By Randi Kreger
Verified by Psychology Today
Psychopathy is among the most difficult disorders to spot. The psychopath can appear normal, even charming. Underneath, he lacks conscience and empathy, making him manipulative, volatile and often (but by no means always) criminal.
Personality disorders are deeply ingrained ways of thinking and behaving that are inflexible and generally lead to impaired relationships with others. Mental health professionals formally recognize 10 disorders that fall into three clusters, although there is now known to be much overlap between the disorders, each of which exists on a spectrum: Cluster A — Odd or eccentric disorders, including paranoid personality disorder, as well as schizoid and schizotypal personalities.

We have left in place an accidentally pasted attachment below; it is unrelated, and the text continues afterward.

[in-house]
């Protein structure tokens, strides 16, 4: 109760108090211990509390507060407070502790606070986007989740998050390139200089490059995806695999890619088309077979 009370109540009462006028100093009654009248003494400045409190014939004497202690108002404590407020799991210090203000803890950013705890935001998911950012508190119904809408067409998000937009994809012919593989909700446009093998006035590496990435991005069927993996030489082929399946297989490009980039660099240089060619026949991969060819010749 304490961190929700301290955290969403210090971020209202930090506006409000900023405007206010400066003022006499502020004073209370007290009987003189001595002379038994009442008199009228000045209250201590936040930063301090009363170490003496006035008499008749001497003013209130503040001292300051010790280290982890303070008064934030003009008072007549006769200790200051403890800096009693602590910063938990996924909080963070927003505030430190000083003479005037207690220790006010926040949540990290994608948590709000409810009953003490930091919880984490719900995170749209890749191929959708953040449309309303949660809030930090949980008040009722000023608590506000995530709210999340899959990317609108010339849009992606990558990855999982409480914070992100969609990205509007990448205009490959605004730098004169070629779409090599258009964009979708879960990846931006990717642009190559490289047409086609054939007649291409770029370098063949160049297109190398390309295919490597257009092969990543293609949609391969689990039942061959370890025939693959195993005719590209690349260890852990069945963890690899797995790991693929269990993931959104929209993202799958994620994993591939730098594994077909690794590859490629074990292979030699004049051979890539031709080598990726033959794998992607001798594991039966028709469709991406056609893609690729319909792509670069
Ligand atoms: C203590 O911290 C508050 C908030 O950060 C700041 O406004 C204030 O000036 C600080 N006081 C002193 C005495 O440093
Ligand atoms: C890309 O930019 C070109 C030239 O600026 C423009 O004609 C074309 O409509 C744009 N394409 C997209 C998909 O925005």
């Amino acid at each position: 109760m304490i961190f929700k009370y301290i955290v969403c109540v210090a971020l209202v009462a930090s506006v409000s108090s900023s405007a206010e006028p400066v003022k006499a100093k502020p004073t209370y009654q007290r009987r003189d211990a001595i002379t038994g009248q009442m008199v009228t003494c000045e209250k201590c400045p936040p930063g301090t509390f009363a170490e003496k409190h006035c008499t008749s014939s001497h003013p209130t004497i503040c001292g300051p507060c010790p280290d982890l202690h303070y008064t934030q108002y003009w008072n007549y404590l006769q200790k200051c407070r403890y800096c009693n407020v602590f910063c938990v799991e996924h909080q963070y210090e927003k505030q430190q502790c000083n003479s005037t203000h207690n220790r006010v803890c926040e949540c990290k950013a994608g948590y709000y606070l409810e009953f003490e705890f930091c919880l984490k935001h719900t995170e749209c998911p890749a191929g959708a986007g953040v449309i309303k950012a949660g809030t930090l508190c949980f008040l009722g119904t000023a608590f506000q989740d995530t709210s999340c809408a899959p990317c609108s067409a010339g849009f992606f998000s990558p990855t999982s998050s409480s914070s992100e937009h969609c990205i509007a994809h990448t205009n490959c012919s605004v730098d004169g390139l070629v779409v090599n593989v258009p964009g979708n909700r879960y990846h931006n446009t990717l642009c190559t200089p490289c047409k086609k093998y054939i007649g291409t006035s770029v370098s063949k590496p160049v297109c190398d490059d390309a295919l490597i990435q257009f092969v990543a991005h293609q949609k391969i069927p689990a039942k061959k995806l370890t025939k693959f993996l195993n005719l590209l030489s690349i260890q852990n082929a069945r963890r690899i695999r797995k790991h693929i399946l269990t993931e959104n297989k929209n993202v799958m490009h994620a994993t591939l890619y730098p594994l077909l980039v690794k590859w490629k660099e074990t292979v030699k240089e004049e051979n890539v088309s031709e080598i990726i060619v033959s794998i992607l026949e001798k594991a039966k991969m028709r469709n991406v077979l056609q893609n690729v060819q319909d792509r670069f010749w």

Questions of personality have vexed mankind from the dawn of personhood: can people change? How do others perceive me? What is the difference between normal and pathological behavior? One's personality is so pervasive and all-important that it presents a clinical paradox of sorts: it is hard to assess our own personality, and impossible to overlook that of others.